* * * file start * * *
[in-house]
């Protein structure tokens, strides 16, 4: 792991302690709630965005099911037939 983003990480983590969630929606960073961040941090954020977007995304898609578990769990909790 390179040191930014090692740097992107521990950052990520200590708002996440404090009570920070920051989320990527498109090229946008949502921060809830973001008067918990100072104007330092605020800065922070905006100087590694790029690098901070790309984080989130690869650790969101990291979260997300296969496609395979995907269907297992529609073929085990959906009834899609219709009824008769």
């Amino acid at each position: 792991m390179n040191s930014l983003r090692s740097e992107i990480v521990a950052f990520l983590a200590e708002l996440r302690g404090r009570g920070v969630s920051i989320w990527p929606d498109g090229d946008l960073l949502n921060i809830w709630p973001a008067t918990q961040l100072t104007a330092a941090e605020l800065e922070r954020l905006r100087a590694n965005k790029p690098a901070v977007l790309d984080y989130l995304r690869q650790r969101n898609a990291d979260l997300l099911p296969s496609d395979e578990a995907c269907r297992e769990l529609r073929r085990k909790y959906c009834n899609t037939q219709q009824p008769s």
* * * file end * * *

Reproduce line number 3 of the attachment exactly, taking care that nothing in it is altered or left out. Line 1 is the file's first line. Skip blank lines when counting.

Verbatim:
């Amino acid at each position: 792991m390179n040191s930014l983003r090692s740097e992107i990480v521990a950052f990520l983590a200590e708002l996440r302690g404090r009570g920070v969630s920051i989320w990527p929606d498109g090229d946008l960073l949502n921060i809830w709630p973001a008067t918990q961040l100072t104007a330092a941090e605020l800065e922070r954020l905006r100087a590694n965005k790029p690098a901070v977007l790309d984080y989130l995304r690869q650790r969101n898609a990291d979260l997300l099911p296969s496609d395979e578990a995907c269907r297992e769990l529609r073929r085990k909790y959906c009834n899609t037939q219709q009824p008769s």